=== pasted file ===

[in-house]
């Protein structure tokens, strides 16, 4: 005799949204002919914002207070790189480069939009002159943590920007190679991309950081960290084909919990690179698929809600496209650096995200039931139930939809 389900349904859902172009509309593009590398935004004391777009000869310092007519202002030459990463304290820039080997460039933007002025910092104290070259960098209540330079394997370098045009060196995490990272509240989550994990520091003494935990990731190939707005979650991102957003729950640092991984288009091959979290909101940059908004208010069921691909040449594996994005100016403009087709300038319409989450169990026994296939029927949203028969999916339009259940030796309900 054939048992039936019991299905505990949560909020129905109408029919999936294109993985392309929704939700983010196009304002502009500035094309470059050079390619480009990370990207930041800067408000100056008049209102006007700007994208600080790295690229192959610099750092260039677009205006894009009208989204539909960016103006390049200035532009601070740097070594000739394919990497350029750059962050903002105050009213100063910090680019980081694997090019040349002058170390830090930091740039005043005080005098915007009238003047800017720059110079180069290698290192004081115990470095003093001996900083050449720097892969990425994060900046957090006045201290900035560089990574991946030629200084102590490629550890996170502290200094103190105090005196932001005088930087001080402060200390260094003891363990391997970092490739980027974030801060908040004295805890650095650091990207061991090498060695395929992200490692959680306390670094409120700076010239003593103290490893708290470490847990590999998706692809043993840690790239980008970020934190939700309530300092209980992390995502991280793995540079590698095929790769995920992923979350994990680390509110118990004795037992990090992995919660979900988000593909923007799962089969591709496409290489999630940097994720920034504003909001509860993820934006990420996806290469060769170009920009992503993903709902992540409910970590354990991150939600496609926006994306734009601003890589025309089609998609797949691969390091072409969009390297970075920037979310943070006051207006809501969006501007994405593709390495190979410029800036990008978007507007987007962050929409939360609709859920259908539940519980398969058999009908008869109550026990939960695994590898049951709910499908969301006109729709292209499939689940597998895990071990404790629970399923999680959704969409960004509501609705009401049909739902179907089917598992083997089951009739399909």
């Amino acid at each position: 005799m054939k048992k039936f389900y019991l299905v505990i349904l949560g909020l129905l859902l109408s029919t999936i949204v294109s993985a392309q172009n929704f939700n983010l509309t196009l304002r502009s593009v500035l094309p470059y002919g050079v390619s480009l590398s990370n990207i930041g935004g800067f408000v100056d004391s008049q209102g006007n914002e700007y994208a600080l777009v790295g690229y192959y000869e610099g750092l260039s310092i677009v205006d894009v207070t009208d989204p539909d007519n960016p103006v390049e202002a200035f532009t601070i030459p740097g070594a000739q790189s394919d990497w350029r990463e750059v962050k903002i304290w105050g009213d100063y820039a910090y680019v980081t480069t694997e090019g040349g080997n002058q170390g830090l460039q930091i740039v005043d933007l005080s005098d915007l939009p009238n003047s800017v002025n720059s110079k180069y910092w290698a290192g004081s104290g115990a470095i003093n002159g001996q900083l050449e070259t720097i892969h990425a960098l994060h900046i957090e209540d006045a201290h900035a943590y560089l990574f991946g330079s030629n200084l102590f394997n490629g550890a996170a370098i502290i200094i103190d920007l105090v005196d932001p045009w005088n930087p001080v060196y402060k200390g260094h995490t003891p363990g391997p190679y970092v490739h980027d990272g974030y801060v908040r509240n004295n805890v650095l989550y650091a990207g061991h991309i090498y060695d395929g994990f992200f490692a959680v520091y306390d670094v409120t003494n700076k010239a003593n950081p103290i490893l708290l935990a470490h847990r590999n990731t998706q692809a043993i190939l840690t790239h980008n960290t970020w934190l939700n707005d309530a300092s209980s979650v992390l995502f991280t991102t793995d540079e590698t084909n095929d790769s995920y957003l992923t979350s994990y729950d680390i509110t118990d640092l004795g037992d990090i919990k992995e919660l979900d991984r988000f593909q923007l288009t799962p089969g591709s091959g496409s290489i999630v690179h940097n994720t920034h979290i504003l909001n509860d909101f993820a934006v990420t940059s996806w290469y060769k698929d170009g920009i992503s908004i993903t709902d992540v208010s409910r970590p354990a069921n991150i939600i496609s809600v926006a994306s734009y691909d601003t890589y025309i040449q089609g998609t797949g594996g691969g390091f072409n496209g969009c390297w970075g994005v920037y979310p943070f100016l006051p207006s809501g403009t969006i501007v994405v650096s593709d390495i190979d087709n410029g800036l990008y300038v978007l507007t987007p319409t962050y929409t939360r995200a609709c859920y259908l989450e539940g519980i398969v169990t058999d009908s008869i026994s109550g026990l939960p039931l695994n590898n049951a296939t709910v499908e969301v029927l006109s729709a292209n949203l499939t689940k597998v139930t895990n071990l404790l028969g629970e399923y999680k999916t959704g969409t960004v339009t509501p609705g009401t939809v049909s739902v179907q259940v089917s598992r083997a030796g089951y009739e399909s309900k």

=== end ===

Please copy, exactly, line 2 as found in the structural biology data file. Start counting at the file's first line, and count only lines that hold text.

């Protein structure tokens, strides 16, 4: 005799949204002919914002207070790189480069939009002159943590920007190679991309950081960290084909919990690179698929809600496209650096995200039931139930939809 389900349904859902172009509309593009590398935004004391777009000869310092007519202002030459990463304290820039080997460039933007002025910092104290070259960098209540330079394997370098045009060196995490990272509240989550994990520091003494935990990731190939707005979650991102957003729950640092991984288009091959979290909101940059908004208010069921691909040449594996994005100016403009087709300038319409989450169990026994296939029927949203028969999916339009259940030796309900 054939048992039936019991299905505990949560909020129905109408029919999936294109993985392309929704939700983010196009304002502009500035094309470059050079390619480009990370990207930041800067408000100056008049209102006007700007994208600080790295690229192959610099750092260039677009205006894009009208989204539909960016103006390049200035532009601070740097070594000739394919990497350029750059962050903002105050009213100063910090680019980081694997090019040349002058170390830090930091740039005043005080005098915007009238003047800017720059110079180069290698290192004081115990470095003093001996900083050449720097892969990425994060900046957090006045201290900035560089990574991946030629200084102590490629550890996170502290200094103190105090005196932001005088930087001080402060200390260094003891363990391997970092490739980027974030801060908040004295805890650095650091990207061991090498060695395929992200490692959680306390670094409120700076010239003593103290490893708290470490847990590999998706692809043993840690790239980008970020934190939700309530300092209980992390995502991280793995540079590698095929790769995920992923979350994990680390509110118990004795037992990090992995919660979900988000593909923007799962089969591709496409290489999630940097994720920034504003909001509860993820934006990420996806290469060769170009920009992503993903709902992540409910970590354990991150939600496609926006994306734009601003890589025309089609998609797949691969390091072409969009390297970075920037979310943070006051207006809501969006501007994405593709390495190979410029800036990008978007507007987007962050929409939360609709859920259908539940519980398969058999009908008869109550026990939960695994590898049951709910499908969301006109729709292209499939689940597998895990071990404790629970399923999680959704969409960004509501609705009401049909739902179907089917598992083997089951009739399909």